Discover more from The Family's Newsletter
How to take advice
For some reason, everyone feels legitimate in telling founders what to do.
Great companies are built following non-consensual paths.
By pursuing ideas that seem worthless to others, many founders thrive because of their early, irrational decisions. Yet there are advisors who try to guide early-stage ventures away from the edge. And if founders listen, they give up the very things that make their startup unique.
Bad advice can be deadly.
Advisors come in all shapes and sizes, with extensive - and convincing! - experience, whether as successful founders, skilled financiers, or top executives at larger companies. One thing they have in common is making statements that seem certain and objective:
"Don't focus on revenue, focus on the product. That company raised $20M with $0 revenue." - angel investor
"Hire a C-Suite of experienced people and I'll secure $50M in funding" - financier
"Advertise on national TV, that's what worked best for me"- dotcom entrepreneur (50% of your seed round: gone)
"Don't grow too fast this year, it will be harder to match the same growth next year." - seed fund
"Add more features", "launch in B2B", "lower your prices", "work with distribution partners", "get more grants"... the list is long.
The problems start by following observations derived from an advisor's own experience as universal truths.
As a founder, how can you spot valuable advisors?
It’s about getting leverage. Not being told what to do. A great piece of advice should empower you at every level: ambition, confidence, and speed of execution.
Good advisors know your context - product, market, competition, revenue, team.
Bad advisors don't do their homework.
Good advisors listen and help you decide.
Bad advisors tell you they've already seen it before.
Good advisors ask questions.
Bad advisors give answers.
Good advisors push you to be bolder.
Bad advisors slow down every decision.
Good advisors are accountable, writing out their advice.
Bad advisors never write anything down.
Good advisors don't know everything.
Bad advisors always have an answer.
Good advisors give you energy.
Bad advisors suck your energy away.
Good advisors are aligned with your incentives (or do it for free).
Bad advisors ask to be paid cash.
Good advisors help founders build up intensity.
Bad advisors teach them lessons.
Intensity is the only thing that leads to faster hiring, engineering and sales cycles... and the more cycles, the more founders learn. Founders have to learn lessons the hard way and become better decision-makers.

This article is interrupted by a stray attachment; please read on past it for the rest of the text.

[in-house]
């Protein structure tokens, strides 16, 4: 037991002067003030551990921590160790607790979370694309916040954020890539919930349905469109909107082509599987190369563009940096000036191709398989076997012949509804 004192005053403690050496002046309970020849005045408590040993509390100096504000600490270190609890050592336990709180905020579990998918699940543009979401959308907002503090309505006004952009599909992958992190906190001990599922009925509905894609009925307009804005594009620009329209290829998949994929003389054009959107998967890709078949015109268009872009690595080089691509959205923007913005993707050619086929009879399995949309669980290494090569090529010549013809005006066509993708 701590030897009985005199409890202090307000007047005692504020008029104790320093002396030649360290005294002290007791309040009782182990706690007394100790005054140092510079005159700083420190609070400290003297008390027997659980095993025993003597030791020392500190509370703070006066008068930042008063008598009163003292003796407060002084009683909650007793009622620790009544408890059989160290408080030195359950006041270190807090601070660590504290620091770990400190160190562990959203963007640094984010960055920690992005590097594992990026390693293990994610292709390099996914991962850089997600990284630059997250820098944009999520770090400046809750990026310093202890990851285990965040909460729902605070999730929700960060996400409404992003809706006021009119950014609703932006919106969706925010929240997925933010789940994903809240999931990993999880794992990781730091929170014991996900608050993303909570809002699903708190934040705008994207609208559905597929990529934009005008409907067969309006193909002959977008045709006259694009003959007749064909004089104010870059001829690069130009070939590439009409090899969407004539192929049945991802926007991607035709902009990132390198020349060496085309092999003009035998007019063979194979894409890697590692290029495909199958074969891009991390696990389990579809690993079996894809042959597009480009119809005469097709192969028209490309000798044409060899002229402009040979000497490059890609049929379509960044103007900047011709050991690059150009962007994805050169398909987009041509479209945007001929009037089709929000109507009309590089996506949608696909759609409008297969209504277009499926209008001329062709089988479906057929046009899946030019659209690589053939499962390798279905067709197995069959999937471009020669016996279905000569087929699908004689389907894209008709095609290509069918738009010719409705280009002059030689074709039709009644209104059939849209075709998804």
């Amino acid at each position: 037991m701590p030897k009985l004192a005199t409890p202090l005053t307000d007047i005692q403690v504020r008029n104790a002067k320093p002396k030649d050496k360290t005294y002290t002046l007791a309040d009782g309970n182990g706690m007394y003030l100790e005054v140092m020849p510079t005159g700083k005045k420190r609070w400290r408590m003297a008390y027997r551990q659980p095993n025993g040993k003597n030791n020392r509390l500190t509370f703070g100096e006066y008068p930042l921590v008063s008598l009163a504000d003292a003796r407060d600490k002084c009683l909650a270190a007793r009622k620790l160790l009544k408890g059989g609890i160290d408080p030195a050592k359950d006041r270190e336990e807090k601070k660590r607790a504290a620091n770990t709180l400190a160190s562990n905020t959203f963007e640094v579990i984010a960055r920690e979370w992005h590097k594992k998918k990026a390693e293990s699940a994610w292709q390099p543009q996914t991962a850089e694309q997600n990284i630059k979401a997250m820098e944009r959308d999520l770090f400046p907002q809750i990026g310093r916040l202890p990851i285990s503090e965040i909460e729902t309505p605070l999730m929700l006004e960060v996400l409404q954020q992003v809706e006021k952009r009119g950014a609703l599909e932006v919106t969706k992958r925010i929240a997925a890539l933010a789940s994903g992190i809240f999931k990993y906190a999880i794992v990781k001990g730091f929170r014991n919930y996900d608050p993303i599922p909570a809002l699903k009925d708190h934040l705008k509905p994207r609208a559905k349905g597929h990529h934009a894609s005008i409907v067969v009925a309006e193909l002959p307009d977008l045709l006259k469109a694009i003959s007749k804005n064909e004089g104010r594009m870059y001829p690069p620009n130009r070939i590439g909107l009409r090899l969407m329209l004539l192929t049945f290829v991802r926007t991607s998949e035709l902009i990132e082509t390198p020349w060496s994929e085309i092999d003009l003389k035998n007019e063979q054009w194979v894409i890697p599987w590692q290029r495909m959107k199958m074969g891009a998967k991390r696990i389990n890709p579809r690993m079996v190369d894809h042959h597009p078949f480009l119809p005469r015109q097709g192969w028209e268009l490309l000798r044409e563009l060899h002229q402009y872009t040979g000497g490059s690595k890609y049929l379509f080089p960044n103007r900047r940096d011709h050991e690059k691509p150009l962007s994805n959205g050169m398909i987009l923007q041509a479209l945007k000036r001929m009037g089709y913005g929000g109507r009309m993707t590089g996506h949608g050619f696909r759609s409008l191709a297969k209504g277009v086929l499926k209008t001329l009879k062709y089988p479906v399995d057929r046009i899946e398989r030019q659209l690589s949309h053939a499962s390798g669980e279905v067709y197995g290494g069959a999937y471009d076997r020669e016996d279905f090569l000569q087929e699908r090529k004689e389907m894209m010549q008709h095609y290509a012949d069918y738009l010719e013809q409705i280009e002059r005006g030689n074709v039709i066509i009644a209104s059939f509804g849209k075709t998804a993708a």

Where are the good advisors?
In Silicon Valley, many people became valuable advisors because they have been exposed to hundreds of successes and thousands of failures. But those advisors are most useful for companies in ecosystems with access to insanely large amounts of capital, where employees can quit their jobs in the blink of an eye, and where failing isn't seen as a death sentence.
Really, good advisors can come from anywhere, as long as they’ve been exposed to a very large variety of startup cases and cultures!
The good news is that today, the rise of remote has made many advisors more accessible.
Entrepreneurs are facing two types of problems.
Strategic problems: Should I fundraise? Should I go international? Should I increase burn? Should I start investing in that trend I really believe in?
=> These require bold, important decisions.
Operational problems: How should I incentivize my sales team? How can I increase engineering velocity? How can I improve my onboarding process? How should I communicate my company culture?
=> Gathering more information will help you make better decisions.
Build your own support system.
Being a founder can feel lonely and schizophrenic at times. You have to tell the world how everything is going perfectly, yet you spend your days fixing problems.
At the beginning of your startup you want to optimize for speed and intimacy, so start with a very small group of people. You'll be able to add new people as the problems you encounter change.
Advisors, for strategic problems.
Keep a highly-curated handful of good ones you trust. “If you want to make the wrong decision, ask everyone". Often your board members are part of this group but they are not always suited for it. You can't pay for good advice.
Experts, for operational problems.
These are other founders, top operators from companies that have already done it, service providers. You can pay for this type of expertise.
Peers, for day-to-day decision making.
Surrounding yourself with people who are at the same stage, plus some people who are just one step ahead is extremely beneficial. These are the people who will help you call the shots. They are your community and will push you to the top.
I know it doesn't come easy, but the internet helps a great deal in building this system up!
At The Family, we are lucky enough to work with hundreds of founders every year. They operate in different geographies, different industries, and at different stages. We dedicate 100% of our time to them - yes, 100%. We don't hunt for startups, we don't negotiate term sheets and we don't have operational jobs on the side. I like to think that few people have spent more time with entrepreneurs than Oussama, Mathias, Nicolas, Alice and I. We are far from being perfect advisors but we do our best and fight by your side.